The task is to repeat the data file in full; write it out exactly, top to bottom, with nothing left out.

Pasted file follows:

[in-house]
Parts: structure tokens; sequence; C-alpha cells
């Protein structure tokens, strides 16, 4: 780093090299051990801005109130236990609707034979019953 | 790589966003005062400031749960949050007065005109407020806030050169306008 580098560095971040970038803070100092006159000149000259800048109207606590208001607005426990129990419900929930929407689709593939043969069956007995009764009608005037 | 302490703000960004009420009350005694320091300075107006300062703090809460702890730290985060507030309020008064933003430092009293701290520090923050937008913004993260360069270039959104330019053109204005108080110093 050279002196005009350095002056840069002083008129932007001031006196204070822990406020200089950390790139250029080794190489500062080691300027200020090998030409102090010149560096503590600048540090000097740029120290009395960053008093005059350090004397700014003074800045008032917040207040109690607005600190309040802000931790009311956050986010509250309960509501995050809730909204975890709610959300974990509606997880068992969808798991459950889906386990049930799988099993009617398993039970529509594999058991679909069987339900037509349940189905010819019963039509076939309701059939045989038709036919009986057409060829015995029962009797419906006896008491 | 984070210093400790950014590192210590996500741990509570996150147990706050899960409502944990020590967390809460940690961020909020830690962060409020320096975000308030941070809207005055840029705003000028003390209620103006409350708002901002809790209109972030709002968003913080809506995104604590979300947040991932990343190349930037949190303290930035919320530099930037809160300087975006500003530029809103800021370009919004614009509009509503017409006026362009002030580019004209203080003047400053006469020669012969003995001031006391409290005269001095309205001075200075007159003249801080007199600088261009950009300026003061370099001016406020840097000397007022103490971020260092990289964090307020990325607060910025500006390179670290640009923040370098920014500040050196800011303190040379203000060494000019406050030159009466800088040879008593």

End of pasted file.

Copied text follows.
[in-house]
Parts: structure tokens; sequence; C-alpha cells
């Protein structure tokens, strides 16, 4: 780093090299051990801005109130236990609707034979019953 | 790589966003005062400031749960949050007065005109407020806030050169306008 580098560095971040970038803070100092006159000149000259800048109207606590208001607005426990129990419900929930929407689709593939043969069956007995009764009608005037 | 302490703000960004009420009350005694320091300075107006300062703090809460702890730290985060507030309020008064933003430092009293701290520090923050937008913004993260360069270039959104330019053109204005108080110093 050279002196005009350095002056840069002083008129932007001031006196204070822990406020200089950390790139250029080794190489500062080691300027200020090998030409102090010149560096503590600048540090000097740029120290009395960053008093005059350090004397700014003074800045008032917040207040109690607005600190309040802000931790009311956050986010509250309960509501995050809730909204975890709610959300974990509606997880068992969808798991459950889906386990049930799988099993009617398993039970529509594999058991679909069987339900037509349940189905010819019963039509076939309701059939045989038709036919009986057409060829015995029962009797419906006896008491 | 984070210093400790950014590192210590996500741990509570996150147990706050899960409502944990020590967390809460940690961020909020830690962060409020320096975000308030941070809207005055840029705003000028003390209620103006409350708002901002809790209109972030709002968003913080809506995104604590979300947040991932990343190349930037949190303290930035919320530099930037809160300087975006500003530029809103800021370009919004614009509009509503017409006026362009002030580019004209203080003047400053006469020669012969003995001031006391409290005269001095309205001075200075007159003249801080007199600088261009950009300026003061370099001016406020840097000397007022103490971020260092990289964090307020990325607060910025500006390179670290640009923040370098920014500040050196800011303190040379203000060494000019406050030159009466800088040879008593």